Feist Publications, Inc. v. Rural Telephone Service Co., Inc.
499 U.S. 340 (1991)

  • Rural was a telephone company in Kansas. They were required by State law to give away phone books, and they made money by selling ads in their Yellow Pages.
    • Rural was a legal monopoly, which meant that no one else could provide local telephone service within their area.
  • Feist was in the business of making phone books. They had a book that contained all of Rural's area plus the areas of 11 other phone companies. They also made money by selling ads in their Yellow Pages.
    • Rural got their white pages information by looking at their own customer records. Feist didn't have that option, since they weren't a phone company. They approached all 12 telephone companies and asked to pay for the right to use their white pages listings. Rural refused.
    • Feist got a copy of Rural's directory and copied the information out of it.
      • Feist enhanced their directory by adding street addresses, which Rural didn't have in their directory.
  • Rural learned that Feist was using Rural's data and sued for copyright infringement.
    • Interesting, Rural learned of the copying because phone companies include a few fictional persons into their phone books to detect if someone is copying them!
  • The Trial Court found for Rural. Feist appealed.
    • Feist argued that it was economically impractical to travel door-to-door to collect the information.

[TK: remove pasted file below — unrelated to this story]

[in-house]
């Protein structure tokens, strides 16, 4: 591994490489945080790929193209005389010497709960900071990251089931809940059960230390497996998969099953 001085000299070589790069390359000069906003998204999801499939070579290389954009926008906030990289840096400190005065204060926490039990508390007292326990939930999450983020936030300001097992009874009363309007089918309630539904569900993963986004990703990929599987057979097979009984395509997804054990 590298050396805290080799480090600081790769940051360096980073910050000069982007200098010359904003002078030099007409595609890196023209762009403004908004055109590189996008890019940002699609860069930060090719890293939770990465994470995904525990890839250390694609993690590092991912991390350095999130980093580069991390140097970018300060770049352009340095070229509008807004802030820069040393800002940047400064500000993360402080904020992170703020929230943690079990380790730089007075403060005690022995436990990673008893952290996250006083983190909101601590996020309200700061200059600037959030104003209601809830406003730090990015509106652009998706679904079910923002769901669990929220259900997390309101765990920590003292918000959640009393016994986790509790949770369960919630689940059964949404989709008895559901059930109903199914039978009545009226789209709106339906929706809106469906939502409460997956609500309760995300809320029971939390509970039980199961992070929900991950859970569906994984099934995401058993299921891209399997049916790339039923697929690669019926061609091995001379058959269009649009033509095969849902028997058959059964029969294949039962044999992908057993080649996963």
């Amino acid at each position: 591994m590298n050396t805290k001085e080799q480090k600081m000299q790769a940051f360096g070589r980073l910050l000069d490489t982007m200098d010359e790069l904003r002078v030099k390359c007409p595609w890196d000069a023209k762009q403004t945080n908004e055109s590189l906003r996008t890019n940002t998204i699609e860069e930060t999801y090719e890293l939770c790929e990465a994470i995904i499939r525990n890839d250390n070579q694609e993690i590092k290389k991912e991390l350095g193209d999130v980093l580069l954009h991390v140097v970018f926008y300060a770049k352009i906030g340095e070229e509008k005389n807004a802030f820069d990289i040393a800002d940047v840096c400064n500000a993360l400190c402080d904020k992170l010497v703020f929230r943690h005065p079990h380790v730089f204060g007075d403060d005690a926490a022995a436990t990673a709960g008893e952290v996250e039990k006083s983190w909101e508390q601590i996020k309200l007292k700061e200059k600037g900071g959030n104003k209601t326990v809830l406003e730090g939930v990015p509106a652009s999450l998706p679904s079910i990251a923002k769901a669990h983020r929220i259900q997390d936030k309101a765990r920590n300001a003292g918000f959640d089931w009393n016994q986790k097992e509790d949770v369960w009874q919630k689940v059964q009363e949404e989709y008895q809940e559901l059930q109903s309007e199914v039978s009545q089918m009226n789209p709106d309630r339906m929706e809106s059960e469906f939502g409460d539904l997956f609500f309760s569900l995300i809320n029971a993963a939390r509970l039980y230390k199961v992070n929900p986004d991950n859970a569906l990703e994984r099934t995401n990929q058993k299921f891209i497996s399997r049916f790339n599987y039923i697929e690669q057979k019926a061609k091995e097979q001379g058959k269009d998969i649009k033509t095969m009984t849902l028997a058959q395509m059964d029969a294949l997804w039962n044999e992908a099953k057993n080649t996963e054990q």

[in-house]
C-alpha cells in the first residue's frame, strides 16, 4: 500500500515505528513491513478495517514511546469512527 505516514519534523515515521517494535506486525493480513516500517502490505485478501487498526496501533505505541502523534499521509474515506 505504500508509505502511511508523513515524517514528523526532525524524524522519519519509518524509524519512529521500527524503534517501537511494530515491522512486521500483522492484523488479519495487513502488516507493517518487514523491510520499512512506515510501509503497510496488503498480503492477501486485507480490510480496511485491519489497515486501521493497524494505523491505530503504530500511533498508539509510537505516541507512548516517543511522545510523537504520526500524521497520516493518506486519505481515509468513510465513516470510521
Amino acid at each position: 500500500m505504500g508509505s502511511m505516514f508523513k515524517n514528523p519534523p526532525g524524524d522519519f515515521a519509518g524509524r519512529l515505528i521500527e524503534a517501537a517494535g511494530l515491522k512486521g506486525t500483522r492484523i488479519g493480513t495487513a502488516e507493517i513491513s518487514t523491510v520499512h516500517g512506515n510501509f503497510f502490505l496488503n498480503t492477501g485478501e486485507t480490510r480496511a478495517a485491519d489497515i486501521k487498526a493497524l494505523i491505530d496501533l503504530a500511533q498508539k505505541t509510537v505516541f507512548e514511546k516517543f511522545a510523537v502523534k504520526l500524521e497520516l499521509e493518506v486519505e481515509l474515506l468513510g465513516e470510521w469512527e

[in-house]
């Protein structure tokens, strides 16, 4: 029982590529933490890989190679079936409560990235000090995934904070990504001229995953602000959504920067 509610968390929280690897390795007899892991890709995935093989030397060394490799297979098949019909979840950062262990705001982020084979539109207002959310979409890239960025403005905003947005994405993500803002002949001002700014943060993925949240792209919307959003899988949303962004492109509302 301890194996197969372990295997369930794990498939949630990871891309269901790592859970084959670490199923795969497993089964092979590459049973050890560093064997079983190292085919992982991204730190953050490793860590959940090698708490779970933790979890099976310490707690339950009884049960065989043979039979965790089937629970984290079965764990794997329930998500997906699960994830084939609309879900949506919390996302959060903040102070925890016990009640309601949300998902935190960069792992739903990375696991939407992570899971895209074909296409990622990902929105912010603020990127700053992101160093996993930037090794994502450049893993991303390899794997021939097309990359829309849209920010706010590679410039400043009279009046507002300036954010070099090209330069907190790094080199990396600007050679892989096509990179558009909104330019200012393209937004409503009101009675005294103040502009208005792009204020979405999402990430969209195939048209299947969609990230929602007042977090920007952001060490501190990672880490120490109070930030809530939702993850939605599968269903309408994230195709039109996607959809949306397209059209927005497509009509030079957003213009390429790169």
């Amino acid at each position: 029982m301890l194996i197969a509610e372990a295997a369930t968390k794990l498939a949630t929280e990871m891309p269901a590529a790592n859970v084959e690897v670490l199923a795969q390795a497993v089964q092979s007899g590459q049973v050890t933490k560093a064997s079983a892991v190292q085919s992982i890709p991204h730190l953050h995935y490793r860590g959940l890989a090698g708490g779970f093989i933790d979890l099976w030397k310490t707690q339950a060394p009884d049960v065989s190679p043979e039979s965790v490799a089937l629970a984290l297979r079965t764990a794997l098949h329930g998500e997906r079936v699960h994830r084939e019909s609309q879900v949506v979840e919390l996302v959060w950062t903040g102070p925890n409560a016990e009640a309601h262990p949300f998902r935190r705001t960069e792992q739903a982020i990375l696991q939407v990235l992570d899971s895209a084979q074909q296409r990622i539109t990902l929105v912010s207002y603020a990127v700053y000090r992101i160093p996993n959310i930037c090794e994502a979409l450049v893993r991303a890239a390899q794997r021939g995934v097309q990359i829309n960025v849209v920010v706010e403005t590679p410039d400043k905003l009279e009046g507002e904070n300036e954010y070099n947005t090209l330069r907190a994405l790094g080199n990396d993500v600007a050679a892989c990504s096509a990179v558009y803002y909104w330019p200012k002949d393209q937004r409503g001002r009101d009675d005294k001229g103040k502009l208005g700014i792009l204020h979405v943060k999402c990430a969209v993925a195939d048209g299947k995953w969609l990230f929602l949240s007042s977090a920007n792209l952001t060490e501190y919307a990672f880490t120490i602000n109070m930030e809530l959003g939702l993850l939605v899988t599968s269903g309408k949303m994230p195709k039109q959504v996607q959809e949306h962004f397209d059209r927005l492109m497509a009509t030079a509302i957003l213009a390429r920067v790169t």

• Plus, Feist argued that phone numbers are just facts, and facts aren't copyrightable.
    • Rural argued that compilations of facts are copyrightable.
  • The Appellate Court affirmed. Feist appealed.
  • The US Supreme Court reversed.
    • The US Supreme Court rejected the idea that a compilation copyrightable just because the author put effort into building the compilation.
      • aka the sweat of the brow approach.
      • See International News Service v. Associated Press (248 U.S. 215 (1918)).
    • The Court found that facts are not copyrightable, but compilations of facts might be, if the author chooses which facts to include and how to arrange the data. That satisfied the requirement for originality.
      • Basically, if you select or arrange the facts in an original way, you can copyright that original selection/arrangement.
      • However, the facts themselves are not copyrightable, so the only thing Rural could copyright is the original selection and arrangement of facts.
    • The Court found that Rural had done no real selection or arrangement in their phone book. Therefore Rural's directory was not copyrightable.
      • Rural's phone book was "not only unoriginal, it was practical inevitable." All they did was put the names in alphabetical order. What other way could they have done it?
      • Copyright is intended to award "originality, not effort."
    • On the other hand, the Court found that although Feist copied the numbers out of Rural's phone book, they merged it with other data and changed the selection and arrangement, so it became original.
  • 17 U.S.C. 102(a) identifies three elements to qualify as a copyrightable compilation:
    • The collection and assembly of preexisting material, facts or data.
    • The selection, coordination, or arrangement of those materials.
    • The creation, by virtue of the particular selection of an 'original' work of authorship.